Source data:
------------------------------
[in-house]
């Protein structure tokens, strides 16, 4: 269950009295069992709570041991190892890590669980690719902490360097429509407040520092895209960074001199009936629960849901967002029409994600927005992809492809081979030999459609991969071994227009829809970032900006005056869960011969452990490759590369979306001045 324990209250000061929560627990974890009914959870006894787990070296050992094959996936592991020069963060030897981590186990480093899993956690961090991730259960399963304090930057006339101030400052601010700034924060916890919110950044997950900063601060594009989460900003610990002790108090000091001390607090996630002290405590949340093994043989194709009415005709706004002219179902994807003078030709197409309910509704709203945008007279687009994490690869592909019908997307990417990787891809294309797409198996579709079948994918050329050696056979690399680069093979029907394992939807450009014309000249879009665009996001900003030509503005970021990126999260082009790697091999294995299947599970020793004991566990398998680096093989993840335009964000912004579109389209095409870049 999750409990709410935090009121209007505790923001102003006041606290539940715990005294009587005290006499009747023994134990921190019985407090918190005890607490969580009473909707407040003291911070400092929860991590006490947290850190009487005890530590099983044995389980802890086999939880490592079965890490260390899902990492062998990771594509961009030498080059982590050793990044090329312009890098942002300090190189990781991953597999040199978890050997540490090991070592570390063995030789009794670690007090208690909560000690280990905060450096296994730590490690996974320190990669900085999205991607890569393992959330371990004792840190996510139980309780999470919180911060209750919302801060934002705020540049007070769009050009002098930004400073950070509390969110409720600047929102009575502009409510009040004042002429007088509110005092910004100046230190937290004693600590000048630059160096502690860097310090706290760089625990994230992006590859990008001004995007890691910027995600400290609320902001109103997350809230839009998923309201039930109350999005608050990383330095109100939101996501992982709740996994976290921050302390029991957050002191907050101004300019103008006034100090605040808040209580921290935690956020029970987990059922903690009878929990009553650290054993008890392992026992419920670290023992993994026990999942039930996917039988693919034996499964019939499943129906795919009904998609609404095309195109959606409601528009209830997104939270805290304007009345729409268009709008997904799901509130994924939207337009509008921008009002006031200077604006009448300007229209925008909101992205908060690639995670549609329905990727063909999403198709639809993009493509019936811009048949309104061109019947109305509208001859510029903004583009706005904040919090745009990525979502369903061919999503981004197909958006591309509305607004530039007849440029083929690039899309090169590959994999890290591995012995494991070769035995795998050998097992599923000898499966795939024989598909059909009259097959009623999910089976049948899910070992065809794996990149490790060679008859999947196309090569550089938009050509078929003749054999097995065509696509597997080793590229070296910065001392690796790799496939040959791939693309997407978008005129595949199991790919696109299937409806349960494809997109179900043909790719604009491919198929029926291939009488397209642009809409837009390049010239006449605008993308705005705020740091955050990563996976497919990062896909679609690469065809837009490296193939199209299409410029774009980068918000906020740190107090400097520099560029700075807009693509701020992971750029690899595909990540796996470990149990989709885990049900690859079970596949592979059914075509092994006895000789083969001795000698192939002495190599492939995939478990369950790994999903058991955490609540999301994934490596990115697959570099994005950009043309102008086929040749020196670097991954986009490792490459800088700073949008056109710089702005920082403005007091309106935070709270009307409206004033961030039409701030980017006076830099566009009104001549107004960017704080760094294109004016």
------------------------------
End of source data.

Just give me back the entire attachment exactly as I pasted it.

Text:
[in-house]
């Protein structure tokens, strides 16, 4: 269950009295069992709570041991190892890590669980690719902490360097429509407040520092895209960074001199009936629960849901967002029409994600927005992809492809081979030999459609991969071994227009829809970032900006005056869960011969452990490759590369979306001045 324990209250000061929560627990974890009914959870006894787990070296050992094959996936592991020069963060030897981590186990480093899993956690961090991730259960399963304090930057006339101030400052601010700034924060916890919110950044997950900063601060594009989460900003610990002790108090000091001390607090996630002290405590949340093994043989194709009415005709706004002219179902994807003078030709197409309910509704709203945008007279687009994490690869592909019908997307990417990787891809294309797409198996579709079948994918050329050696056979690399680069093979029907394992939807450009014309000249879009665009996001900003030509503005970021990126999260082009790697091999294995299947599970020793004991566990398998680096093989993840335009964000912004579109389209095409870049 999750409990709410935090009121209007505790923001102003006041606290539940715990005294009587005290006499009747023994134990921190019985407090918190005890607490969580009473909707407040003291911070400092929860991590006490947290850190009487005890530590099983044995389980802890086999939880490592079965890490260390899902990492062998990771594509961009030498080059982590050793990044090329312009890098942002300090190189990781991953597999040199978890050997540490090991070592570390063995030789009794670690007090208690909560000690280990905060450096296994730590490690996974320190990669900085999205991607890569393992959330371990004792840190996510139980309780999470919180911060209750919302801060934002705020540049007070769009050009002098930004400073950070509390969110409720600047929102009575502009409510009040004042002429007088509110005092910004100046230190937290004693600590000048630059160096502690860097310090706290760089625990994230992006590859990008001004995007890691910027995600400290609320902001109103997350809230839009998923309201039930109350999005608050990383330095109100939101996501992982709740996994976290921050302390029991957050002191907050101004300019103008006034100090605040808040209580921290935690956020029970987990059922903690009878929990009553650290054993008890392992026992419920670290023992993994026990999942039930996917039988693919034996499964019939499943129906795919009904998609609404095309195109959606409601528009209830997104939270805290304007009345729409268009709008997904799901509130994924939207337009509008921008009002006031200077604006009448300007229209925008909101992205908060690639995670549609329905990727063909999403198709639809993009493509019936811009048949309104061109019947109305509208001859510029903004583009706005904040919090745009990525979502369903061919999503981004197909958006591309509305607004530039007849440029083929690039899309090169590959994999890290591995012995494991070769035995795998050998097992599923000898499966795939024989598909059909009259097959009623999910089976049948899910070992065809794996990149490790060679008859999947196309090569550089938009050509078929003749054999097995065509696509597997080793590229070296910065001392690796790799496939040959791939693309997407978008005129595949199991790919696109299937409806349960494809997109179900043909790719604009491919198929029926291939009488397209642009809409837009390049010239006449605008993308705005705020740091955050990563996976497919990062896909679609690469065809837009490296193939199209299409410029774009980068918000906020740190107090400097520099560029700075807009693509701020992971750029690899595909990540796996470990149990989709885990049900690859079970596949592979059914075509092994006895000789083969001795000698192939002495190599492939995939478990369950790994999903058991955490609540999301994934490596990115697959570099994005950009043309102008086929040749020196670097991954986009490792490459800088700073949008056109710089702005920082403005007091309106935070709270009307409206004033961030039409701030980017006076830099566009009104001549107004960017704080760094294109004016």